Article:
Re: "Mostly Smaller Banks Still Using Fed Discount Lending Window" [Dow Jones, June 18]: While factually correct, the conclusion drawn from the statistics cited in this story may not take into account the disproportionate impact of the bailout program.

First, the big banks received geometrically more Tarp money, and drew down substantively more money from the Fed's discount window than did smaller banks.

Second, the big banks deployed tens of billions of dollars of bailout funds in institutional trading activities which generated hundreds of millions in trading profits for those banks, but contributed no lasting value to the economy or to taxpayers damaged by the bank-caused financial crisis.

Meanwhile, smaller banks have no such trading activities and remain focused on consumers and small businesses, which are the primary engines of economic recovery.

Third, neither the Treasury Department nor federal financial regulators have required big banks to deploy their Tarp funds in lending to consumers, small businesses and smaller banks to "unfreeze" the financial markets — which was the original intent of the bailout program.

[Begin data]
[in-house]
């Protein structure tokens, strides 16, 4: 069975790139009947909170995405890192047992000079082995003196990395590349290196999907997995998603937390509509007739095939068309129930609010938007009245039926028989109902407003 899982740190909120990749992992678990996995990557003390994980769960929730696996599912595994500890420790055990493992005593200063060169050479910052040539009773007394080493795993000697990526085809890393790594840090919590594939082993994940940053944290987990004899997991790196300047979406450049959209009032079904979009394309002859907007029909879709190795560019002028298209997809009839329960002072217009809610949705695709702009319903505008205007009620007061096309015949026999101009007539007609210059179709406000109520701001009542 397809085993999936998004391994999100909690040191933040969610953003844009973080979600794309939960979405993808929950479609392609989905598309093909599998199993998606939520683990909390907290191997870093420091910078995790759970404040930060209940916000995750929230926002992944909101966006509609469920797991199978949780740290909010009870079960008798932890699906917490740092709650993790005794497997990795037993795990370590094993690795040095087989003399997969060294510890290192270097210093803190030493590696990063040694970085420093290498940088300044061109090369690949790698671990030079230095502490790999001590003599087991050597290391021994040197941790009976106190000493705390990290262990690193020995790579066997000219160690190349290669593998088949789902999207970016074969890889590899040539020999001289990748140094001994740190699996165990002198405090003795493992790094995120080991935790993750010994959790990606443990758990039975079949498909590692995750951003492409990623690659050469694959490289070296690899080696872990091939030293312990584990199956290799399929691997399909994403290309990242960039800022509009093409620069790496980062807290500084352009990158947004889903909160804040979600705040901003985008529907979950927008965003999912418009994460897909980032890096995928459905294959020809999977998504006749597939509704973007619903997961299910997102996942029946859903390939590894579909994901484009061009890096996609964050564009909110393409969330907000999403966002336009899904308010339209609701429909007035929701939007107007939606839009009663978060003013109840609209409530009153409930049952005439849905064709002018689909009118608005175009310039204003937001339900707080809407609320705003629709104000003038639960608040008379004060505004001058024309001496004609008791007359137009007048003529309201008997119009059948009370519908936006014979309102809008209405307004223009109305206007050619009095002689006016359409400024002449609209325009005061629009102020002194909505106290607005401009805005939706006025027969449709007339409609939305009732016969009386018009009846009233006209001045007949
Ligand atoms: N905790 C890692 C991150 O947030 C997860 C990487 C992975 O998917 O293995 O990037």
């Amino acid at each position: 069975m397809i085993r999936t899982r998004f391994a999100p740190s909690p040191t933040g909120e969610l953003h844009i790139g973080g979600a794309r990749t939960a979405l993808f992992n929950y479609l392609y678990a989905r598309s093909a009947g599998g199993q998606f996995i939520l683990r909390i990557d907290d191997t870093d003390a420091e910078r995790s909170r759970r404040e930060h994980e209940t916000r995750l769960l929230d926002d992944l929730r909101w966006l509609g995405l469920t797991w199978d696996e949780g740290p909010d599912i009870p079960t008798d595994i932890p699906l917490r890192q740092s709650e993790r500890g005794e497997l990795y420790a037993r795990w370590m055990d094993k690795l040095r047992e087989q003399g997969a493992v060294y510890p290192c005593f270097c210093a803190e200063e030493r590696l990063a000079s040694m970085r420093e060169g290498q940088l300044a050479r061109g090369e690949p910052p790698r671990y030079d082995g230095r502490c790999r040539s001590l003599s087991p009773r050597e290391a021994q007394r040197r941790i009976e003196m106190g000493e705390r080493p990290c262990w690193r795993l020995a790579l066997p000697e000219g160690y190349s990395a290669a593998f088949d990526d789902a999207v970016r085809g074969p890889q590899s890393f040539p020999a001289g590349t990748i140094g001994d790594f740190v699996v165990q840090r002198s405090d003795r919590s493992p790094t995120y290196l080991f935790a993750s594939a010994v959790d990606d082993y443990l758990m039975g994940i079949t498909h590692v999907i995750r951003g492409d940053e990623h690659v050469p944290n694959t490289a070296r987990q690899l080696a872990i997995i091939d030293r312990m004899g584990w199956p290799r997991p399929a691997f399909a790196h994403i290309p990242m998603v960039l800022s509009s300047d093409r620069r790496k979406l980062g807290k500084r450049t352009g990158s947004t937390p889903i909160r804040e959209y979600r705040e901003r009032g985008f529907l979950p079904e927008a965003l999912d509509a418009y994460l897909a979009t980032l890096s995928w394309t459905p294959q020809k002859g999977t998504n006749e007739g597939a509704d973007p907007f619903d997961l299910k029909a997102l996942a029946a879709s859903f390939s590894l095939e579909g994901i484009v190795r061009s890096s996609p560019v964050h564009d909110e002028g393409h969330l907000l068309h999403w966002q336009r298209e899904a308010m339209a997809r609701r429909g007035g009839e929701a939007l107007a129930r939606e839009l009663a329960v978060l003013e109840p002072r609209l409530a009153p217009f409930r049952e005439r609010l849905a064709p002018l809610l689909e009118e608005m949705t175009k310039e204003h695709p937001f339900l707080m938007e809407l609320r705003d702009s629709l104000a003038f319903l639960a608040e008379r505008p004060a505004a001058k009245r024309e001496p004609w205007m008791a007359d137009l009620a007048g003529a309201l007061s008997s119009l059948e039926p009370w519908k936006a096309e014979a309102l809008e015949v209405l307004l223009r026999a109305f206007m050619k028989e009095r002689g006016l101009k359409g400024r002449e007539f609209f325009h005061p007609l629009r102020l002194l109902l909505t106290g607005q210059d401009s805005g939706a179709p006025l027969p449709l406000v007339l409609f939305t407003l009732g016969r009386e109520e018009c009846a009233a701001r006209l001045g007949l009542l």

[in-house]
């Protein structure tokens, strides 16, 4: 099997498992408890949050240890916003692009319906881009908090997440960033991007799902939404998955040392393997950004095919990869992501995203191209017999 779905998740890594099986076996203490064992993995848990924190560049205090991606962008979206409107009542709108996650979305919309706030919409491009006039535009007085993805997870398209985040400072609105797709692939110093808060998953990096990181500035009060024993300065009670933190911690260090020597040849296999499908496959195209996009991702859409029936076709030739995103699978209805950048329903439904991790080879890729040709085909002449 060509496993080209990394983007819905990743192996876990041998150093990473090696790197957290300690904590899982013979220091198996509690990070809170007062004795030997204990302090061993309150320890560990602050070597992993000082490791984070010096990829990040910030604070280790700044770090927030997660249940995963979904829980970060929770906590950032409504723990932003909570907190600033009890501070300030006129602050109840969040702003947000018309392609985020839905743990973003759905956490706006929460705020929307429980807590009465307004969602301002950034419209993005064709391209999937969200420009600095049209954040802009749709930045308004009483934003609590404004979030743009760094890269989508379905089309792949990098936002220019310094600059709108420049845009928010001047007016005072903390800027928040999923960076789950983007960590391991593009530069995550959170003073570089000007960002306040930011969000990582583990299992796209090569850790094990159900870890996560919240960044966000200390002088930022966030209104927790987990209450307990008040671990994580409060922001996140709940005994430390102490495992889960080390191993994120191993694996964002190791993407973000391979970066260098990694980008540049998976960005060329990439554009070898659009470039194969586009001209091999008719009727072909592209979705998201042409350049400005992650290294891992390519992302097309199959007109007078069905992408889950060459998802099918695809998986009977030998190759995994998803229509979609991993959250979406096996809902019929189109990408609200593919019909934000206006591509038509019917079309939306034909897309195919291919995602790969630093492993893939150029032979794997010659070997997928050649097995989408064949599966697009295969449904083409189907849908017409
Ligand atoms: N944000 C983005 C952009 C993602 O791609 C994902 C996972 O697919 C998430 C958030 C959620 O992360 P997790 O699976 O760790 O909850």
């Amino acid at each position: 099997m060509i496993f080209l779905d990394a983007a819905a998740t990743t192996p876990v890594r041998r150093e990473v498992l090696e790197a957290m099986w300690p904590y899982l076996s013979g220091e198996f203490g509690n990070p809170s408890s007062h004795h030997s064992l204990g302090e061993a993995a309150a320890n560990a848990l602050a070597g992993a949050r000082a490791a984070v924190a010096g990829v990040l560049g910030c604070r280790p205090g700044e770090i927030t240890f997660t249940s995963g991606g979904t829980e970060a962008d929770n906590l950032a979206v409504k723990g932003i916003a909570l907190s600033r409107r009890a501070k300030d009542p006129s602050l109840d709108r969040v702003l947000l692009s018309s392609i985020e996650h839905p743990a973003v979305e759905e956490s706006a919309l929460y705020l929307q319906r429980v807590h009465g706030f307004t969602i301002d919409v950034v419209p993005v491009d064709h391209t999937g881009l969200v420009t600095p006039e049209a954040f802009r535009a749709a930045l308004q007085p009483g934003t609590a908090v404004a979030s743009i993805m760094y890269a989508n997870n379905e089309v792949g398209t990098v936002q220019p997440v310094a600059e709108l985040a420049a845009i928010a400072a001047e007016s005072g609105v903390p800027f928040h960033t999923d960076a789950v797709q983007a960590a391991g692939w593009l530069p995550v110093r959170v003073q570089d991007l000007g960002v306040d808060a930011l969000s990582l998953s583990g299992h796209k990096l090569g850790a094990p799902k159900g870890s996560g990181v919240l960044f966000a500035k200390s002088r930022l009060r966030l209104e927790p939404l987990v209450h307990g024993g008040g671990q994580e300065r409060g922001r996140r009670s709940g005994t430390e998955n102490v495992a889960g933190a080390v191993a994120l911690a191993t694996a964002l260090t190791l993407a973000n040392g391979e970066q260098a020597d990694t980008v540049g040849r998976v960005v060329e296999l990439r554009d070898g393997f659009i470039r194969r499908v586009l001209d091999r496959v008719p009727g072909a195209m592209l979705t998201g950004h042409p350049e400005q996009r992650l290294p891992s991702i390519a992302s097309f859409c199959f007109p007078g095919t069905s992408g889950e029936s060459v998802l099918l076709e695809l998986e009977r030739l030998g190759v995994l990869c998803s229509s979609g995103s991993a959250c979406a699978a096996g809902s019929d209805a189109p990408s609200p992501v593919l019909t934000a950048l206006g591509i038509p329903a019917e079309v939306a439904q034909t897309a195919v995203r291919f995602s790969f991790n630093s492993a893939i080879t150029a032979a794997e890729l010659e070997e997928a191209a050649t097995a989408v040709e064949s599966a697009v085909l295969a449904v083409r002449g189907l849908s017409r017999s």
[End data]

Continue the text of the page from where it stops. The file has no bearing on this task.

In my humble opinion, the statistics in this story highlight that by favoring big banks over the majority of banking institutions, the Treasury and federal regulators have succeeded in allowing banks that were "too big to fail" to become even bigger, and widened the gap between banks that serve consumers and small businesses and banks that serve themselves.

The time is long overdue for the Treasury to recognize that a one-size-fits-all approach to saving the banking industry is not working. Smaller banks require direct attention and assistance, and they need it now.

Withholding such direct assistance will continue to hinder economic recovery and result in the closure of more smaller banks as a result of the misdeeds of larger banks.

James Wells, President
Wellspring Consulting
Fort Lauderdale, Fla.

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